Jonathan Gray at Open Knowledge: “We’re pleased to announce a new report, “Open Budget Data: Mapping the Landscape” undertaken as a collaboration between Open Knowledge, the Global Initiative for Financial Transparency and the Digital Methods Initiative at the University of Amsterdam.
The report offers an unprecedented empirical mapping and analysis of the emerging issue of open budget data, which has appeared as ideals from the open data movement have begun to gain traction amongst advocates and practitioners of financial transparency.
In the report we chart the definitions, best practices, actors, issues and initiatives associated with the emerging issue of open budget data in different forms of digital media.
In doing so, our objective is to enable practitioners – in particular civil society organisations, intergovernmental organisations, governments, multilaterals and funders – to navigate this developing field and to identify trends, gaps and opportunities for supporting it.
How public money is collected and distributed is one of the most pressing political questions of our time, influencing the health, well-being and prospects of billions of people. Decisions about fiscal policy affect everyone-determining everything from the resourcing of essential public services, to the capacity of public institutions to take action on global challenges such as poverty, inequality or climate change.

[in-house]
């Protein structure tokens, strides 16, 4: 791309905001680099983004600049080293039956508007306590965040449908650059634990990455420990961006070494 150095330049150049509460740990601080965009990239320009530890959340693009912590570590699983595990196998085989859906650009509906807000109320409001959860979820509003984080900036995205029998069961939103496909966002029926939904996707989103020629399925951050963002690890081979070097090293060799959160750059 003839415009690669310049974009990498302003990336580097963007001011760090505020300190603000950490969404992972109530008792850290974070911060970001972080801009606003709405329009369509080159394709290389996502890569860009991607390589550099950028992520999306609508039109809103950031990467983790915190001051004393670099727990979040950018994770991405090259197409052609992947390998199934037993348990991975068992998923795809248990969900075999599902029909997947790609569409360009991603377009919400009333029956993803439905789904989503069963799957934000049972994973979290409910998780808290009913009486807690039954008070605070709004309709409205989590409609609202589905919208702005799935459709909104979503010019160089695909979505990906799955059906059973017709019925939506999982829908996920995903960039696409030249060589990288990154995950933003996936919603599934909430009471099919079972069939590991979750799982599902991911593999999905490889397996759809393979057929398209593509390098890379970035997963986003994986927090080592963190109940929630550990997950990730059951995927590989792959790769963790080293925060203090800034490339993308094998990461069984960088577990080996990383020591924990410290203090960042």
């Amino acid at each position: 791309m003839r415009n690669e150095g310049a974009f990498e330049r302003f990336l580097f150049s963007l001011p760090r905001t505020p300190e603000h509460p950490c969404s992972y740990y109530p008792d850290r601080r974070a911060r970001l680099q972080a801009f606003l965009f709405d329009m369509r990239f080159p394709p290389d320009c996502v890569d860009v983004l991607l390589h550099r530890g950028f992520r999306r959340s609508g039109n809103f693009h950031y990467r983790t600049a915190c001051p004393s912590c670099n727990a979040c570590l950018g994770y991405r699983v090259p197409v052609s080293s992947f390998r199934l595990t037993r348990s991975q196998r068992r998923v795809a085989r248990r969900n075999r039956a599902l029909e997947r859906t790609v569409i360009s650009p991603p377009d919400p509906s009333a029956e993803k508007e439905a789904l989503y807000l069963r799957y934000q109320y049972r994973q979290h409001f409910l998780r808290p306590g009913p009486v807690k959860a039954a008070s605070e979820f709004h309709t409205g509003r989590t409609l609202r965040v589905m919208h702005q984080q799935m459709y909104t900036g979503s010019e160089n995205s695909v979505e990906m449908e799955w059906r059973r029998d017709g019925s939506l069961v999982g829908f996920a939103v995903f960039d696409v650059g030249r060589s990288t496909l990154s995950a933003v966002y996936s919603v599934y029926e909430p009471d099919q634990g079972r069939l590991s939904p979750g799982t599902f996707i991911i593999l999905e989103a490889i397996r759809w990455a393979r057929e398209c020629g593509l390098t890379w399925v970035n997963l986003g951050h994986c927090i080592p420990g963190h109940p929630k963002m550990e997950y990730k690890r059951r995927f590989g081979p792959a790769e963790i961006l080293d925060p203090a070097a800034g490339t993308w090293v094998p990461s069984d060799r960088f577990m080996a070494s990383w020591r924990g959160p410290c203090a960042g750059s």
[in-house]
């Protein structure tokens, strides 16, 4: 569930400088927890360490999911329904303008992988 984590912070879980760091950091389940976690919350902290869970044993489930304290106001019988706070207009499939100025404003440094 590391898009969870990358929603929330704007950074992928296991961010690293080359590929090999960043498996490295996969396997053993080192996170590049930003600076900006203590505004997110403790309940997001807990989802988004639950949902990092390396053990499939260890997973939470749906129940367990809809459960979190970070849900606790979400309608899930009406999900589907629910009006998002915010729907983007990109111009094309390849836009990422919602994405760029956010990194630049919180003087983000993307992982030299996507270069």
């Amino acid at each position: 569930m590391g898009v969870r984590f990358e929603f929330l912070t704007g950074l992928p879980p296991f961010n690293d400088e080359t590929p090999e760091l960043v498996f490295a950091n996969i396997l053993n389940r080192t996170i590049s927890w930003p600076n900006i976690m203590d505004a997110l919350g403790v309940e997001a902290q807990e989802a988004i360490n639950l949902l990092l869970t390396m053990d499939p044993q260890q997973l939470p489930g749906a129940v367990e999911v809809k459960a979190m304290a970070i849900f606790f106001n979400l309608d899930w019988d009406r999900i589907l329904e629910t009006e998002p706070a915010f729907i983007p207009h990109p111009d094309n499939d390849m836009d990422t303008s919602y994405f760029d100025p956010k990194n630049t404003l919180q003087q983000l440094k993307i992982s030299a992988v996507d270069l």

Digital technologies have the potential to transform the way that information about public money is organised, circulated and utilised in society, which in turn could shape the character of public debate, democratic engagement, governmental accountability and public participation in decision-making about public funds. Data could play a vital role in tackling the democratic deficit in fiscal policy and in supporting better outcomes for citizens….(More)”